As many as 500 worked for the Exeter-based manufacturer of breathing apparatuses at the end of last year.
Vapotherm Inc. is moving all of its manufacturing operations from Exeter to Mexico, affecting hundreds of workers.
The publicly traded company, which supplies respiratory apparatuses for healthcare providers, has been shifting work to Mexico since the third quarter of 2021, but on April 27 it decided to close down manufacturing here altogether, according to filings with the Securities and Exchange Commission.
On May 27, the company signed an agreement with TACNA services to manage its Mexican operations, and on July 8 signed a seven-year lease agreement for 36,000 square feet in Tijuana, commencing on August 15.
The decision to move was in part because of the need to increase margins, especially in light of a fall in revenue after the initial Alpha Covid-19 surge in 2020 and early 2021. However, due to the lower virulence of subsequent Omicron surge (as Well as the effectiveness of the vaccine and improved treatment), there weren’t as many hospitalizations as expected, and therefore, a need for breathing apparatuses declined.
First-quarter revenue fell 33 percent to $21.6 million compared to the first quarter of 2021, resulting in a net loss of $22.8 million, more than double the quarterly loss of a year ago.
Indeed, the company has not made money since it went public in 2018. In the last three years (2019 to 2021), it posted total losses of more than $160 million, despite about $8 million in federal loans or guarantees, according to Good Jobs First, a watchdog group on public subsidies, and at least $1.2 million in federal Covid contracts as of late 2020. It also got a $50,000 training grant from the state of New Hampshire.
There is some evidence that shareholders are dissatisfied with the company management. During the last annual meeting, shareholders voted 10.8 million shares for CEO Joe Army to keep his seat on the board of directors. That’s less than half the outstanding shares, an unusually poor showing, especially for the CEO, who is expected to be on the board. About a quarter of the shares were cast against him, and the rest either didn’t vote or abstained.
The board chairman, James Liken, faced stiffer opposition. He garnered 10.6 million shares for, with 7.5 million shares against, and the owner of more than 4 million standing on the sidelines.
The capital expense involved in the move to Mexico has hurt profits and will continue to do so during the next year, but should help profitability going forward after that, the company predicted.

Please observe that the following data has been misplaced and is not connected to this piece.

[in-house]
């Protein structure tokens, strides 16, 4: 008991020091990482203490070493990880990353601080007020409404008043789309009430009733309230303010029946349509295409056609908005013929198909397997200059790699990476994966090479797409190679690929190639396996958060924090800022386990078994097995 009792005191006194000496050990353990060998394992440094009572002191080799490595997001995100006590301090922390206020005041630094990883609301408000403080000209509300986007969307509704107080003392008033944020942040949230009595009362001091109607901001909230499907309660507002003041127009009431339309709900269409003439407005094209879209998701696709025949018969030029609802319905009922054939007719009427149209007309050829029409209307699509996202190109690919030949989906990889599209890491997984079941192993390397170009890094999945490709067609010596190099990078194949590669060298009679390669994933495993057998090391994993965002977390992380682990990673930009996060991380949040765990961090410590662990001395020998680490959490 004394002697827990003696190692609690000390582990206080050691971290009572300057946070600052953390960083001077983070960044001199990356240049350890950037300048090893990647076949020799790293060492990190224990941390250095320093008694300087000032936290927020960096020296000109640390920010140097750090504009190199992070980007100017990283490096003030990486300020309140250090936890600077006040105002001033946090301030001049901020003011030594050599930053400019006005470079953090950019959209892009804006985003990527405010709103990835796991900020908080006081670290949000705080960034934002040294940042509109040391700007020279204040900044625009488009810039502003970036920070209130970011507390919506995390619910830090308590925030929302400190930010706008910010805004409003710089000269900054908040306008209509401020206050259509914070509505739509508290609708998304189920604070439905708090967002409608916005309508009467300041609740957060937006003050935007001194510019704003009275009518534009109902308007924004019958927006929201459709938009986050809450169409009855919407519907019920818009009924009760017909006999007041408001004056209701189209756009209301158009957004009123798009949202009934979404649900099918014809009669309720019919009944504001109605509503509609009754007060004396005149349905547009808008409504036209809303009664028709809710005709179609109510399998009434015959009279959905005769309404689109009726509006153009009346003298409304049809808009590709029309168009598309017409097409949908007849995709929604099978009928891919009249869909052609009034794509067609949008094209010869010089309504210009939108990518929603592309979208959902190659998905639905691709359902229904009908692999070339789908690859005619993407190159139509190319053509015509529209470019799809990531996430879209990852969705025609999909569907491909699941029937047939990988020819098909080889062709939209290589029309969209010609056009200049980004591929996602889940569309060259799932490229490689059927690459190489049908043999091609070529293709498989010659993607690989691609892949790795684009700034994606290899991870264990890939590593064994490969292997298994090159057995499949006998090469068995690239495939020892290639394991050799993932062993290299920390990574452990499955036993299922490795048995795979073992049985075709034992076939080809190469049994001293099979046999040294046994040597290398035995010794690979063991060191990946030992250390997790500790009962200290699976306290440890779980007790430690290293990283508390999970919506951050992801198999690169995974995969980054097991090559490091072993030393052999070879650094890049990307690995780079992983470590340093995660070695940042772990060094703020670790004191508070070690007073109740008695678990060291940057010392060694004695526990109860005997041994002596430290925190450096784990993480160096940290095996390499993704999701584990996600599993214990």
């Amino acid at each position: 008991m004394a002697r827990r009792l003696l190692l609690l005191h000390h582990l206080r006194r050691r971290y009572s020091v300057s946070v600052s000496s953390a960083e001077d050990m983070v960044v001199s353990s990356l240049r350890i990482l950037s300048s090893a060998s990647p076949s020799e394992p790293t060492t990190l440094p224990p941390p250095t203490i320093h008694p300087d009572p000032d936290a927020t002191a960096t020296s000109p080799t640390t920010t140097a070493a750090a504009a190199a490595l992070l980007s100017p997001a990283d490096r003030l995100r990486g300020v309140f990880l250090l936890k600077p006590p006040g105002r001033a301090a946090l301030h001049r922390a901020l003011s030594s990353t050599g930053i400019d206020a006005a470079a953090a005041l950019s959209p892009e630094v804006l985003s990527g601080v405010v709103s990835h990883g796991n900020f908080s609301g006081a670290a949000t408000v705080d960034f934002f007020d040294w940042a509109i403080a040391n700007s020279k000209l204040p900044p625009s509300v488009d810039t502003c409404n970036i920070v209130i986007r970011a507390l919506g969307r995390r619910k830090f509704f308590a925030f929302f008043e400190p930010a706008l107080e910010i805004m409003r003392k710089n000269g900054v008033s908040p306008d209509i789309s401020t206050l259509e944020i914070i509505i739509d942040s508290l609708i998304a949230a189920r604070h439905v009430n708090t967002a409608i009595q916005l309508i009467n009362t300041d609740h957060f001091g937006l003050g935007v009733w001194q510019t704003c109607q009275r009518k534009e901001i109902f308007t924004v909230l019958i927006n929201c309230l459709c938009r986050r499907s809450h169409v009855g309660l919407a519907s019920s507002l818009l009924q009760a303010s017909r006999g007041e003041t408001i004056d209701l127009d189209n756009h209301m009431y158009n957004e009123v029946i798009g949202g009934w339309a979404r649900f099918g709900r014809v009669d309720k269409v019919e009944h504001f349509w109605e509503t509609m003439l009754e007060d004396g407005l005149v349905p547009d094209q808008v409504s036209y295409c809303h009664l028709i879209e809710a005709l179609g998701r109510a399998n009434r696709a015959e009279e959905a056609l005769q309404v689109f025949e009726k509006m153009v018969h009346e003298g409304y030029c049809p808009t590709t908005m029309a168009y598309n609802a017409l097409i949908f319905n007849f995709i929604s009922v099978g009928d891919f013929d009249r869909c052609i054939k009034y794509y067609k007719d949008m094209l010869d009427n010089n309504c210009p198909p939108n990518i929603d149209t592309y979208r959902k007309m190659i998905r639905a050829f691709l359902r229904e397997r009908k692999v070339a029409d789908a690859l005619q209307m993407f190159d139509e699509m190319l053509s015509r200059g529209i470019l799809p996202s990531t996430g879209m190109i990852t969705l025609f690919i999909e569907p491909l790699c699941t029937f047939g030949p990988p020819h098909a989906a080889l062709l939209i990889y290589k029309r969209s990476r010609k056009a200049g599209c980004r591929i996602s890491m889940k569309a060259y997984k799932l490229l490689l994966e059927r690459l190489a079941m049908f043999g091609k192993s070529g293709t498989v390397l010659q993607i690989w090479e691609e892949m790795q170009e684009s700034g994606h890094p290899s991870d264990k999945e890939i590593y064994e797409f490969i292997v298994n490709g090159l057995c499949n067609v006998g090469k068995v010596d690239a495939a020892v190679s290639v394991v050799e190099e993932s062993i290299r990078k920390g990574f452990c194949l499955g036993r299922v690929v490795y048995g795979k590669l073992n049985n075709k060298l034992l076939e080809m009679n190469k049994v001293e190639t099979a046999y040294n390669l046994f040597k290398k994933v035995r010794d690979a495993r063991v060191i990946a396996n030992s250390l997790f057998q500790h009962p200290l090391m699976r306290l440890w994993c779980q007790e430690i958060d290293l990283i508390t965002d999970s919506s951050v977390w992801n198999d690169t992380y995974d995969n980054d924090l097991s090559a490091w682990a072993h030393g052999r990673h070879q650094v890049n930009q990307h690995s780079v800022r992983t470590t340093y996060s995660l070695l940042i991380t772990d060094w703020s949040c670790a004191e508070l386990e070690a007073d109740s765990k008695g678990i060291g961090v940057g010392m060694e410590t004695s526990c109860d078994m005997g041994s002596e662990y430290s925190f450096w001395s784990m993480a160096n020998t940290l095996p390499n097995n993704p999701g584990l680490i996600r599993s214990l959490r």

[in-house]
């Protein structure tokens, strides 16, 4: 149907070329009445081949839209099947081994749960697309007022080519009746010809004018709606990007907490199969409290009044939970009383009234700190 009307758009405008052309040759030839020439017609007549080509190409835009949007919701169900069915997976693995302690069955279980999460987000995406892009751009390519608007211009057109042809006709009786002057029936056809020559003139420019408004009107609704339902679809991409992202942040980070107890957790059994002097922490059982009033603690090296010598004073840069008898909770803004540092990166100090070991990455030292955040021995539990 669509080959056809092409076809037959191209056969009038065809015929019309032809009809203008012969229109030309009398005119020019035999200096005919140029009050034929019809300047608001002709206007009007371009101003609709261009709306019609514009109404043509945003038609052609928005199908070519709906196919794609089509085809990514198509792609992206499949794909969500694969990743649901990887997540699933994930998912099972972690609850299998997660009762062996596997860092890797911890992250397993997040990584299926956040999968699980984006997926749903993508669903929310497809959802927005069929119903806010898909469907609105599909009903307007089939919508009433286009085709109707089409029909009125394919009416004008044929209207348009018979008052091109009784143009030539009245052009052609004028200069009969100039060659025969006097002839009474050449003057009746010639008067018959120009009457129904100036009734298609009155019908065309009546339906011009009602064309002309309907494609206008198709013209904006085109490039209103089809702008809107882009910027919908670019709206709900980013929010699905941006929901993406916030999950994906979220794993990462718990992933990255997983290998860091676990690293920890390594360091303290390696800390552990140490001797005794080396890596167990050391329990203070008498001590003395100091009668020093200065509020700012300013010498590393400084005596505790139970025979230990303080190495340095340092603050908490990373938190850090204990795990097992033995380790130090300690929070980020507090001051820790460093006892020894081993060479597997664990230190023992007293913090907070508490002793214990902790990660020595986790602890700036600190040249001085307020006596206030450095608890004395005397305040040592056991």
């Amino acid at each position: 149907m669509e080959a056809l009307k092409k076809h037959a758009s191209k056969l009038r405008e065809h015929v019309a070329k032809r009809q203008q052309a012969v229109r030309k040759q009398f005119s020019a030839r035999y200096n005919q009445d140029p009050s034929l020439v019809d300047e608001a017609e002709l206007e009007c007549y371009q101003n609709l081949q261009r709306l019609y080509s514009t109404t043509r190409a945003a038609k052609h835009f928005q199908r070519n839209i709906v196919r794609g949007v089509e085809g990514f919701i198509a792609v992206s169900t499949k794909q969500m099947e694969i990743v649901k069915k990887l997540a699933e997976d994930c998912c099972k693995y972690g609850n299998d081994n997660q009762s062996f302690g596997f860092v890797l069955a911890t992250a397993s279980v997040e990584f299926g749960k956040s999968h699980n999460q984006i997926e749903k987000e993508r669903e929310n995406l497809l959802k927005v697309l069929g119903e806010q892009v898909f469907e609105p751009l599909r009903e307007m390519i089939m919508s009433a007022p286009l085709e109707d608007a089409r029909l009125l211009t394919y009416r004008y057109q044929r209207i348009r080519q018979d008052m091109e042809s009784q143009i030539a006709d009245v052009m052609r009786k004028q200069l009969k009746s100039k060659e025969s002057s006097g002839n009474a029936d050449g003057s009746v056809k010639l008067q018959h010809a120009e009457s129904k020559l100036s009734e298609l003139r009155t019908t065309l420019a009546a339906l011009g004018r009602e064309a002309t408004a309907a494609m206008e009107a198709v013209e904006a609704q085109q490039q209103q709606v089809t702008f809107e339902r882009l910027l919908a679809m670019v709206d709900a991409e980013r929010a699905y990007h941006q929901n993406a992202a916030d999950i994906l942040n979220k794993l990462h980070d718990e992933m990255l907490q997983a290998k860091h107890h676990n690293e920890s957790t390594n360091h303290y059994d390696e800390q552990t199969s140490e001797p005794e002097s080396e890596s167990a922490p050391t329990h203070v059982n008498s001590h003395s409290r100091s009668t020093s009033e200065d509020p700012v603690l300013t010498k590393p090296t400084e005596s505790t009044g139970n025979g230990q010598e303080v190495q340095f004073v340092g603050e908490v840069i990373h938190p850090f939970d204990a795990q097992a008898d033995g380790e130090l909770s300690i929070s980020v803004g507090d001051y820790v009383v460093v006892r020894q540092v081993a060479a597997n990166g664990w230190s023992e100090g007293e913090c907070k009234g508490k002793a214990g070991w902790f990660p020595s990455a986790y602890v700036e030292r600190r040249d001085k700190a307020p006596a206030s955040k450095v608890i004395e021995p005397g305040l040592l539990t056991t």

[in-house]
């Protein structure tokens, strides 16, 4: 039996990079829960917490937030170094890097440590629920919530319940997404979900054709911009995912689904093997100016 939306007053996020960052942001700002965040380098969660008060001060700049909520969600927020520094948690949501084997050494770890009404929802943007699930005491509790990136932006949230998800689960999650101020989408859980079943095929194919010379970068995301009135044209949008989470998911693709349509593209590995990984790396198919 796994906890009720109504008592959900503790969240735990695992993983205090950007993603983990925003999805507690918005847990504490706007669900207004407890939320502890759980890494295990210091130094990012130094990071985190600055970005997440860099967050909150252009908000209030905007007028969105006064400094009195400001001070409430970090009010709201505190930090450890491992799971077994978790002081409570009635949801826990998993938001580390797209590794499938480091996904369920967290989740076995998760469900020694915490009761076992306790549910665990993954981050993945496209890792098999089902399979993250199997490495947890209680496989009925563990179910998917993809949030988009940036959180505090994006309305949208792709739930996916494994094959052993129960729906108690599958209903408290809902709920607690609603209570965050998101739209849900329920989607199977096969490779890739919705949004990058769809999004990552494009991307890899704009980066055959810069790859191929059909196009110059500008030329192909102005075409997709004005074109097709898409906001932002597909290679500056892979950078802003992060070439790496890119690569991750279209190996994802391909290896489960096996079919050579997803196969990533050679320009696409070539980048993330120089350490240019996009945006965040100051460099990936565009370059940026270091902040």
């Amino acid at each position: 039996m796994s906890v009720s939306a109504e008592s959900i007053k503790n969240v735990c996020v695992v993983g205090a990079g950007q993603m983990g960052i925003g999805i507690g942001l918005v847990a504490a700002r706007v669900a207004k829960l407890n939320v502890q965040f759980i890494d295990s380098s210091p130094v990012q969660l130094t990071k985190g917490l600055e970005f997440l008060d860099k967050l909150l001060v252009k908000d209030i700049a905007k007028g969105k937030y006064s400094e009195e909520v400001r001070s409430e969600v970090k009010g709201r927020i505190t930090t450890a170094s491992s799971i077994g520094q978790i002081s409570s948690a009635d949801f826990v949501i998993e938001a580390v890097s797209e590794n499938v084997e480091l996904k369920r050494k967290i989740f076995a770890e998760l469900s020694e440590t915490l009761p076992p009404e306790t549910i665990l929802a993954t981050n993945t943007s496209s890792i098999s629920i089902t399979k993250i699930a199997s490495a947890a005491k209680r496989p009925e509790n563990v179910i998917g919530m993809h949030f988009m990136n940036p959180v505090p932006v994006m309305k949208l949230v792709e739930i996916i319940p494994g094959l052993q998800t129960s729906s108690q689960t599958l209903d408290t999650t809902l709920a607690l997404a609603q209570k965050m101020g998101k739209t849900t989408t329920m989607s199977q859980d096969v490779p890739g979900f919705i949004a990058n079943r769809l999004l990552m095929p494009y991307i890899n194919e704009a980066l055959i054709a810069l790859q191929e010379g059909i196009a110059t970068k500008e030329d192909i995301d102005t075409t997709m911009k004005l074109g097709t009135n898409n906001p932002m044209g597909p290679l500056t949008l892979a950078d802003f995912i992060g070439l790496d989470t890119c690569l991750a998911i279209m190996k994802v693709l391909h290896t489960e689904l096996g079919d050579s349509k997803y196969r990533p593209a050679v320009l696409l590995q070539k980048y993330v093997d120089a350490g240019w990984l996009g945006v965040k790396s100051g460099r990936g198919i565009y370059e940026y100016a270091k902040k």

“Our Mexico plant will be a key part of our plan to increase gross margins to 60 percent by late 2023, early 2024 and mitigate the risk of higher US inflation in a tight labor market in New Hampshire for the foreseeable future,” said CFO John Landry, on a May 8 quarterly earning call. “We have announced the move to affected employees in New Hampshire.”
Of course, some of the workers may have decided not to wait around to be laid off and have already sought employment, which the company acknowledged in its last quarterly filing. One of the risks of the move is “that our ability to continue to manufacture product in New Hampshire pending completion of the move to Mexico will be interrupted due to earlier-than-expected departures of New Hampshire manufacturing employees,” according to the filing.
It’s not clear how many workers remain and how many will lose their jobs and when. Inquiries to the company were not returned by the end of day on Wednesday.
According to SEC filings, the company employed 512 in the United States, but 316 were employees; the rest were contractors. It is unclear how many were involved in manufacturing. About 100 were in sales.
The median employee compensation (including benefits) was $136,149. That calculation was used to determine the 1:25 ratio between that employee and the $3.44 million made by CEO Joe Army. (That median figure didn’t include Army, but it did include executives such as Laundry, who earned $1.34 million.)
Army himself briefly alluded to the Mexican move when summing up the company’s strategy.
“We will improve gross margins to 60 percent by late 2023, early 2024 by spinning up a world-class factory in stable, low-cost Mexico executing on our three-point plan and burning off the expense of inventory caused by massive one-time costs incurred during Covid to meet every customer need,” he said in the earning call.
The August 15 date of the Mexican lease gives some indication of when the company plans to ramp up operations in Mexico. According to the May filing “the company expects to complete the relocation by late 2022 or early 2023.”